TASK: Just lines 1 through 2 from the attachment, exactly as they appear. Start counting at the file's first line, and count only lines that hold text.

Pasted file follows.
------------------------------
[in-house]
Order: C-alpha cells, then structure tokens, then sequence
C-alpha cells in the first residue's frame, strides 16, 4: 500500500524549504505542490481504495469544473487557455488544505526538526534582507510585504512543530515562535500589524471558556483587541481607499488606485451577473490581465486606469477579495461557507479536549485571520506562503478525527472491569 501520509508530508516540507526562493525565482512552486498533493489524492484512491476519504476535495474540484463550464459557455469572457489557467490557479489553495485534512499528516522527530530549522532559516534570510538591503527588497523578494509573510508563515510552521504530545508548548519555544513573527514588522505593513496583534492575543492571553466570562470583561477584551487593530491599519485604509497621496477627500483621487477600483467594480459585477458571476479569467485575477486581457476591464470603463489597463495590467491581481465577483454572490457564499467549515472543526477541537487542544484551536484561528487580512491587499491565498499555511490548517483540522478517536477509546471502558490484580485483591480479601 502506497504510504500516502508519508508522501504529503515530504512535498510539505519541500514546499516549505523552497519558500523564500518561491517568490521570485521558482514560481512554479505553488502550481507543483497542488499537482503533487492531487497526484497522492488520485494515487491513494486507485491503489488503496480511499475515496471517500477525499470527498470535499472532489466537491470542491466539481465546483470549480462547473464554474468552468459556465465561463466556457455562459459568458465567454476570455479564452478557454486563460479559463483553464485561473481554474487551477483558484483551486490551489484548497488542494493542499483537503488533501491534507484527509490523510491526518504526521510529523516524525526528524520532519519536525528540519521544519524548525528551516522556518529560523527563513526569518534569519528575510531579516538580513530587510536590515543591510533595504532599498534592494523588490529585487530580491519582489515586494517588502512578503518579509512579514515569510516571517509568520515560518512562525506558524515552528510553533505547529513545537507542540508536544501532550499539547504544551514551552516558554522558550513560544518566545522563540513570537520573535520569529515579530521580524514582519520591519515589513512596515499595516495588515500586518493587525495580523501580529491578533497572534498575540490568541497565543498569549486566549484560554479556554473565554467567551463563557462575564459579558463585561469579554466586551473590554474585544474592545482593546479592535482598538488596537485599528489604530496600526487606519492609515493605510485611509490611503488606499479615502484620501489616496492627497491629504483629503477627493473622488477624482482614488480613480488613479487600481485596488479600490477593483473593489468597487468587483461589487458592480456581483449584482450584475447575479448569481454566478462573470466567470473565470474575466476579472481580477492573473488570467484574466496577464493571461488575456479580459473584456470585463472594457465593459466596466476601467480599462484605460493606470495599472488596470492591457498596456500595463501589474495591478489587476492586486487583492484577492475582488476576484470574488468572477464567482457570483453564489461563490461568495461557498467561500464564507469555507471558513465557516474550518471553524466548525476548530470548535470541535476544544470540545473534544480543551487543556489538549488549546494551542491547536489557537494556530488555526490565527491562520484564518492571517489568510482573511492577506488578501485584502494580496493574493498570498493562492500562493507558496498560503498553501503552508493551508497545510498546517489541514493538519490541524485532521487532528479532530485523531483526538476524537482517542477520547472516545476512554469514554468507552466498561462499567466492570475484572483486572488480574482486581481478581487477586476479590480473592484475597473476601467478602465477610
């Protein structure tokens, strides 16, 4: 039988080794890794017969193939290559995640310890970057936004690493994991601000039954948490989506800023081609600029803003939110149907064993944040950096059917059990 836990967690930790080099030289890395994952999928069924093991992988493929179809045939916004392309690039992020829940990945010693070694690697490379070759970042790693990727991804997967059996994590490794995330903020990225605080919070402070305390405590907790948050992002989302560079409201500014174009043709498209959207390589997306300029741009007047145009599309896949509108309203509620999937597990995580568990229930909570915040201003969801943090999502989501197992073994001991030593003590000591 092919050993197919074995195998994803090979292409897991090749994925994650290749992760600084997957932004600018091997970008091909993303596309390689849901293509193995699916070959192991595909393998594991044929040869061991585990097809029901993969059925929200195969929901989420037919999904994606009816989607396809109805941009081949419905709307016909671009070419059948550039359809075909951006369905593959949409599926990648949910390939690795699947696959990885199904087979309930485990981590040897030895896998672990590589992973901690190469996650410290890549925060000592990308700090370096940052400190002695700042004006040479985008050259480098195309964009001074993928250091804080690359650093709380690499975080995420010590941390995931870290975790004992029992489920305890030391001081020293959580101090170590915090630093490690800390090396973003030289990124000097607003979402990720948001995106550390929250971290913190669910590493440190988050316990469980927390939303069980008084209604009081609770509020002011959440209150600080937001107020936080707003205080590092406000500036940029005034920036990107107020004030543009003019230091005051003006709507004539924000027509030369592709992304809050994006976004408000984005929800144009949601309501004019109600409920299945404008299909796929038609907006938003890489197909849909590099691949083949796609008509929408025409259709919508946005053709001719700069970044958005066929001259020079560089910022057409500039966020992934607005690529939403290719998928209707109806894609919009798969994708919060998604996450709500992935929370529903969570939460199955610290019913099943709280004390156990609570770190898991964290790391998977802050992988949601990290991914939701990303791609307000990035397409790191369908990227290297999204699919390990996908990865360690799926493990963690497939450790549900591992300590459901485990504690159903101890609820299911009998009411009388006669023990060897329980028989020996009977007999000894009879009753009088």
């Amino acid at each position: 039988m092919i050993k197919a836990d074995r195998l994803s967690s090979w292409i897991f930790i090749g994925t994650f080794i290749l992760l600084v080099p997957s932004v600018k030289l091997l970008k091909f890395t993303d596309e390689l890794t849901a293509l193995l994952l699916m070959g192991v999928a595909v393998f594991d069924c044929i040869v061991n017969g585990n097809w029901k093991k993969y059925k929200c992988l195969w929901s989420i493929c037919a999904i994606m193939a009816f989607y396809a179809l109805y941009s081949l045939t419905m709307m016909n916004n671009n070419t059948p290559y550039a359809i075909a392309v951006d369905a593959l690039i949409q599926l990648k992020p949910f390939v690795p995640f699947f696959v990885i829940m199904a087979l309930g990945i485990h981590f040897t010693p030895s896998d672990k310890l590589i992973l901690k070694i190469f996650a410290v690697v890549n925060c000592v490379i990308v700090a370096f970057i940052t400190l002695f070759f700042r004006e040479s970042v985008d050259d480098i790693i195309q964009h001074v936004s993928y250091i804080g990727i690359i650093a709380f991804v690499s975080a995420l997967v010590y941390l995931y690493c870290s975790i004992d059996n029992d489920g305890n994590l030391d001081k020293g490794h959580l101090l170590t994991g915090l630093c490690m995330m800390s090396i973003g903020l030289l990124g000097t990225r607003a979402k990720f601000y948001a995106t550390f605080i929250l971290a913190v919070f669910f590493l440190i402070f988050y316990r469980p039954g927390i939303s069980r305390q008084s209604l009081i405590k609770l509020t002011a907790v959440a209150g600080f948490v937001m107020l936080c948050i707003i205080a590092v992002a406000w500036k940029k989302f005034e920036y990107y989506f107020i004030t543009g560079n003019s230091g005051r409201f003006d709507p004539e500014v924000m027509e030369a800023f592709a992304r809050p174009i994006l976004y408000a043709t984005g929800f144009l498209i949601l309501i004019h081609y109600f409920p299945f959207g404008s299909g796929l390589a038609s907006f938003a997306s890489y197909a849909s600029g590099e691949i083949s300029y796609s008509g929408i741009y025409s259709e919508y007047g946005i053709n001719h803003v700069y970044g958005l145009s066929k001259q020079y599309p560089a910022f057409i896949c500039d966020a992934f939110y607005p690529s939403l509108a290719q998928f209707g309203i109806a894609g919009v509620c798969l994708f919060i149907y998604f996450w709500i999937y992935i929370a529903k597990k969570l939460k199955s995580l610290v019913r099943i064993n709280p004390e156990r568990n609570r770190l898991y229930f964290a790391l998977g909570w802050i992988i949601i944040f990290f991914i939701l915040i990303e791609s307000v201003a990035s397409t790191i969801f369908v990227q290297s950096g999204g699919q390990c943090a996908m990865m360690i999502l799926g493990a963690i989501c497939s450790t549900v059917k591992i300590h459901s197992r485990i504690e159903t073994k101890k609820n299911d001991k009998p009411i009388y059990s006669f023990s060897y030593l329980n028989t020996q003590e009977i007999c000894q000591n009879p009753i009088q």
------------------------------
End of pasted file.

[in-house]
Order: C-alpha cells, then structure tokens, then sequence